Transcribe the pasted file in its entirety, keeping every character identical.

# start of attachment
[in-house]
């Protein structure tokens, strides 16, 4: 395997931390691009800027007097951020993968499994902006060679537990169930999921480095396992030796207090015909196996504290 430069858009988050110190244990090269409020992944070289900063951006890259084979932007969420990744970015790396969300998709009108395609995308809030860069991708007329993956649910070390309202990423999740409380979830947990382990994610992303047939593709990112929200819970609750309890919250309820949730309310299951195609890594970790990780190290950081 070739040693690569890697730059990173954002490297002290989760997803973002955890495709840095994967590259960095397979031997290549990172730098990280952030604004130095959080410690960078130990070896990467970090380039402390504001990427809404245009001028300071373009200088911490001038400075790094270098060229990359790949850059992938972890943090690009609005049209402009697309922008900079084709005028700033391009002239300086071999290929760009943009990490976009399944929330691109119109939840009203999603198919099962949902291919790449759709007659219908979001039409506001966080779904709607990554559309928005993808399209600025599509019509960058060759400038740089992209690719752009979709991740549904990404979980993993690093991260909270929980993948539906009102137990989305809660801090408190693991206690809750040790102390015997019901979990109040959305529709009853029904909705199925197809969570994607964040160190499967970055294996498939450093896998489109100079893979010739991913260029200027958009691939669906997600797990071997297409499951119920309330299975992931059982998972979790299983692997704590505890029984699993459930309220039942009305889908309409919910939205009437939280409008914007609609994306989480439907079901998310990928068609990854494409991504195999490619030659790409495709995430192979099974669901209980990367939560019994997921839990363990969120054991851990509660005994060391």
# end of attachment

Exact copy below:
[in-house]
């Protein structure tokens, strides 16, 4: 395997931390691009800027007097951020993968499994902006060679537990169930999921480095396992030796207090015909196996504290 430069858009988050110190244990090269409020992944070289900063951006890259084979932007969420990744970015790396969300998709009108395609995308809030860069991708007329993956649910070390309202990423999740409380979830947990382990994610992303047939593709990112929200819970609750309890919250309820949730309310299951195609890594970790990780190290950081 070739040693690569890697730059990173954002490297002290989760997803973002955890495709840095994967590259960095397979031997290549990172730098990280952030604004130095959080410690960078130990070896990467970090380039402390504001990427809404245009001028300071373009200088911490001038400075790094270098060229990359790949850059992938972890943090690009609005049209402009697309922008900079084709005028700033391009002239300086071999290929760009943009990490976009399944929330691109119109939840009203999603198919099962949902291919790449759709007659219908979001039409506001966080779904709607990554559309928005993808399209600025599509019509960058060759400038740089992209690719752009979709991740549904990404979980993993690093991260909270929980993948539906009102137990989305809660801090408190693991206690809750040790102390015997019901979990109040959305529709009853029904909705199925197809969570994607964040160190499967970055294996498939450093896998489109100079893979010739991913260029200027958009691939669906997600797990071997297409499951119920309330299975992931059982998972979790299983692997704590505890029984699993459930309220039942009305889908309409919910939205009437939280409008914007609609994306989480439907079901998310990928068609990854494409991504195999490619030659790409495709995430192979099974669901209980990367939560019994997921839990363990969120054991851990509660005994060391």